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Rapid City murder solicitation trial centers on intent
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Rapid City murder solicitation trial centers on intent


Did William Thoman take steps to hire a hit man when he allegedly asked an acquaintance if he knew where he could find a gun and someone to take care of the cancer doctor who treated his late wife? Or was he a grieving and angry man who made crass comments but never planned to hurt anyone?

Those are the questions Pennington County jurors will have to weigh this week in the case against Thoman, a 63-year-old Rapid City man charged with criminal solicitation for allegedly trying to find someone to commit the first-degree murder of Dr. Mustafa Sahin last September.

Thoman was previously charged with attempted first-degree murder; it's unclear what happened to that charge. He's also facing two additional solicitation charges in a separate case for allegedly asking two inmates at the Pennington County Jail to help him find someone to murder a judge and the witness who reported him to police.

Six female and eight male jurors (two will later be dismissed) listened to prosecutor Kelsey Weber and defense lawyer Ellery Grey's opening statements Monday in the four-day trial at the state court in Rapid City. Both attorneys agreed the case boils down to intent — did Thoman intend to have someone kill Sahin?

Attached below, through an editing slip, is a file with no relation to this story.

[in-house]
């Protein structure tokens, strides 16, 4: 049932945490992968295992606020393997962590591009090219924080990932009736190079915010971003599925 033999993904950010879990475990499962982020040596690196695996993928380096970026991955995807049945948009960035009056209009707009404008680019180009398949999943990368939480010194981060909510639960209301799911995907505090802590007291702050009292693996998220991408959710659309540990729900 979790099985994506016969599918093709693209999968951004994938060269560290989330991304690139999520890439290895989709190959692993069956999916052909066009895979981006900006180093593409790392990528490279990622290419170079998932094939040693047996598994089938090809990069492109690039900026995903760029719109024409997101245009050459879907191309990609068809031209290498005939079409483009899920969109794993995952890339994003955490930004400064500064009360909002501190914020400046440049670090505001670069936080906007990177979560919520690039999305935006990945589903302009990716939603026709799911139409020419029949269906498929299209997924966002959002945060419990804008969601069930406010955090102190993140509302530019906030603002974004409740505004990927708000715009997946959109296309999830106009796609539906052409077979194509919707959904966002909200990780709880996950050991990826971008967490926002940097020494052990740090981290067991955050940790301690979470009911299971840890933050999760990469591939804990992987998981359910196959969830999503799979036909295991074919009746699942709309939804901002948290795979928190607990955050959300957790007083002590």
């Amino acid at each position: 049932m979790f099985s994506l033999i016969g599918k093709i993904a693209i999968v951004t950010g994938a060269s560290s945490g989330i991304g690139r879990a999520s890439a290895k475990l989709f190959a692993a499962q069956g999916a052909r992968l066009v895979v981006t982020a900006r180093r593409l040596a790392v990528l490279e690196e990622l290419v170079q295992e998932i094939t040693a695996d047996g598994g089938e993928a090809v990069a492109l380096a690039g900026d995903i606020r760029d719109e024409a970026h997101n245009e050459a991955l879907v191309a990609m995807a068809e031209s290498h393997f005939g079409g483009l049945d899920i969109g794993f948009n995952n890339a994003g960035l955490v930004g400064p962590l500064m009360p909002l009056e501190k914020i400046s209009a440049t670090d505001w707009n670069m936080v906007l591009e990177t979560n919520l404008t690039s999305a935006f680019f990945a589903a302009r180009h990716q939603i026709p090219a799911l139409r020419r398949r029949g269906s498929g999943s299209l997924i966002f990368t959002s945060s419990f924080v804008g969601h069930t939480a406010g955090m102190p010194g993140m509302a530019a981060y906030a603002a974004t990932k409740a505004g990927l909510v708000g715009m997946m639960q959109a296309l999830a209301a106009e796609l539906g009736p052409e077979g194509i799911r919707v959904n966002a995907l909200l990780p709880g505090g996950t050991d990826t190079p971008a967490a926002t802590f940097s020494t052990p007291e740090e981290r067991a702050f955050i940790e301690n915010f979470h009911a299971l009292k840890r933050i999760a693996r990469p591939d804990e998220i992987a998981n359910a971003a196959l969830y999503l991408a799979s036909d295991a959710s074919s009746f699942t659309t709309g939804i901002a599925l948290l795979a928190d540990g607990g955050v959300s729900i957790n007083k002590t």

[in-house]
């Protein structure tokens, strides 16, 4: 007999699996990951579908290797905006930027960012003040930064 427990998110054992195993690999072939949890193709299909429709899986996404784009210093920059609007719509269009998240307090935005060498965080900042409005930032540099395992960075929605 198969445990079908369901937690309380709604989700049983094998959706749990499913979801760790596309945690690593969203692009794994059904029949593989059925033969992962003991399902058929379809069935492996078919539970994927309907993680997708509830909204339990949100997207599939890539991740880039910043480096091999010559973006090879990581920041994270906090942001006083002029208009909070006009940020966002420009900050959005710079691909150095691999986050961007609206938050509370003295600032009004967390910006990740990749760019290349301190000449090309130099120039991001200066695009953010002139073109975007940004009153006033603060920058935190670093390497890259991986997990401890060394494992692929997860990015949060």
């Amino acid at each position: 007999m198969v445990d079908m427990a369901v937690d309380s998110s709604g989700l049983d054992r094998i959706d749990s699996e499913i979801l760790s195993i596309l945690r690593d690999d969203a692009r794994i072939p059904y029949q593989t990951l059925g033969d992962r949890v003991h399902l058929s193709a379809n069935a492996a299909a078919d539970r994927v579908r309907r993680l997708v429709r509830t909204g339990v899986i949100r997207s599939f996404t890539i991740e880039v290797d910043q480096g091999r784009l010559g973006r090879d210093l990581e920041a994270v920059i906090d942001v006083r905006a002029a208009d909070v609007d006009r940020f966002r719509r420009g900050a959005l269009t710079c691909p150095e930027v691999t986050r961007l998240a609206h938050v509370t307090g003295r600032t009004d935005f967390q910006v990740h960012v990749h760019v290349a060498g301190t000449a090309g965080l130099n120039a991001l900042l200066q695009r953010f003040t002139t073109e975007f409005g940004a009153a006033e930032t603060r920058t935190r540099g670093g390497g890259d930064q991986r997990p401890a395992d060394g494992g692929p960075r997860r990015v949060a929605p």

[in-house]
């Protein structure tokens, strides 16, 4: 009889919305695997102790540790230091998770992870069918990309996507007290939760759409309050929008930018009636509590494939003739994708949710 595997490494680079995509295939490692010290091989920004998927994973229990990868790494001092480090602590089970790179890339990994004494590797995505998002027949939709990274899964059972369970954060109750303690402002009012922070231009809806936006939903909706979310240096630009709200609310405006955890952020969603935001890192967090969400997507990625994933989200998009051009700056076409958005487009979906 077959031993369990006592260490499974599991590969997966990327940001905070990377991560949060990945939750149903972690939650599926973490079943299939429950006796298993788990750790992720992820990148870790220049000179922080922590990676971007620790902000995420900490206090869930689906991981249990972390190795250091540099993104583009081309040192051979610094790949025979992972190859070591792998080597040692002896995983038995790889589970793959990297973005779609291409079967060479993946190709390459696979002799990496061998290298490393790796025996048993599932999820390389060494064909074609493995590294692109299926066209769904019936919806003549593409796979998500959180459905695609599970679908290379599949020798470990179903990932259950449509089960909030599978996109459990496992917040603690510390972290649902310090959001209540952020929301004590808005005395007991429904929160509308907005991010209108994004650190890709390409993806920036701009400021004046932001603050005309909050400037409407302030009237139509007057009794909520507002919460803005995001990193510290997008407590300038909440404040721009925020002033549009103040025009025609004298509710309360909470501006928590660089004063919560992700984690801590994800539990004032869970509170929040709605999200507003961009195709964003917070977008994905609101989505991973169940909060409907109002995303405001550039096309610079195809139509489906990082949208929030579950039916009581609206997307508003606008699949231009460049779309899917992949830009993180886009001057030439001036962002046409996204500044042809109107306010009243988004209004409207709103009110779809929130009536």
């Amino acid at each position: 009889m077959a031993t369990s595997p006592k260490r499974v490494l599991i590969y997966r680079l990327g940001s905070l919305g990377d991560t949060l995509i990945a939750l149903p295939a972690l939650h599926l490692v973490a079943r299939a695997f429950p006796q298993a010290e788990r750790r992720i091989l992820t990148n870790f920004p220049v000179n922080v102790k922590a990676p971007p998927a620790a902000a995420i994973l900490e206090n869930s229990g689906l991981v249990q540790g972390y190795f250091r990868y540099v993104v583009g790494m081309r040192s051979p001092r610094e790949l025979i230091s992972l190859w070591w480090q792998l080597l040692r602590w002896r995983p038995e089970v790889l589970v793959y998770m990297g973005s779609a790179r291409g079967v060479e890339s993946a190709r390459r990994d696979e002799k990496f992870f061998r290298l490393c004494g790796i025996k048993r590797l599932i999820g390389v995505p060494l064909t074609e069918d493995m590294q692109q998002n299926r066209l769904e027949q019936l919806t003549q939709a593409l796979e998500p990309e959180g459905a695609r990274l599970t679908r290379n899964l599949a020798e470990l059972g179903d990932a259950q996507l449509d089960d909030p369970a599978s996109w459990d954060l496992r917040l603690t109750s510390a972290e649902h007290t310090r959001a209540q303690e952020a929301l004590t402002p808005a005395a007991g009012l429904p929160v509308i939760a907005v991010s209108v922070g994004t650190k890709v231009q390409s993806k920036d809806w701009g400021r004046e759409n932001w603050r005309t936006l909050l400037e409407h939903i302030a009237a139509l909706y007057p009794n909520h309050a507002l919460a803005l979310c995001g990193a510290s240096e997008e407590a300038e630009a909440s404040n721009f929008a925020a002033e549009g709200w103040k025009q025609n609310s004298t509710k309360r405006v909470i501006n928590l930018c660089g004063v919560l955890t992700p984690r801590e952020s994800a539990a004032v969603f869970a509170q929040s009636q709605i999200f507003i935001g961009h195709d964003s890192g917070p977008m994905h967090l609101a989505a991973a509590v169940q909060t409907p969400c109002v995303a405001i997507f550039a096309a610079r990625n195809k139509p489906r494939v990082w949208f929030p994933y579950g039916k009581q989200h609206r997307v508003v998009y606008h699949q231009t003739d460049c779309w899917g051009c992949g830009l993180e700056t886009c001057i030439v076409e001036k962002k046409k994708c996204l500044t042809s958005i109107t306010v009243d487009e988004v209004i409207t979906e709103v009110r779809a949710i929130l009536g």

The jurors also heard from Sahin, who said he was so traumatized by learning from police that Thoman may have tried to hire a hit man to kill him that he eventually left his job at Regional Health in May and moved away from Rapid City, where he had lived since 2014.

It was a tragic situation when Thoman lost his wife of nearly 40 years to cancer in August 2018, Weber told the jury. "But he is responsible for his actions" and anger. Thoman "did not stop with words" by telling many people he wanted to hurt or kill Sahin, he "took steps to begin to put his plan into action."

Sahin will testify that Thoman told him he wanted to drive his car into his office, while neighbors will testify that Thoman said he wanted to use a shotgun on Sahin, Weber said. One of those neighbors, former city councilman Ron Sasso, will testify that Thoman told him about getting a gun and knowing somebody who could do something.

Ken Jones, a business acquaintance Thoman has known for about 20 years, will testify that a few years ago, he joked about knowing a hit man, and that in September 2018, Thoman asked him about the hit man and if he knows where he can find an untraceable gun, Weber said. Jones will explain that when he told Thoman that there's no hit man and pointed out that Thoman already owns rifles, Thoman said he wanted a shorter weapon so he could look Sahin close up in the eye.

The conversation was "extremely concerning" to Jones, so he called 911, Weber said. Jurors will listen to a recorded conversation that police set up between Jones and Thoman, where Thoman again shows a desire to harm Sahin, Weber said.

They'll also listen to jailhouse calls Thoman made to Sasso and testimony from two men previously incarcerated with Thoman who said Thoman asked them to find someone to kill Jones and Jane Wipf-Pfeifle, the original judge in Thoman's case.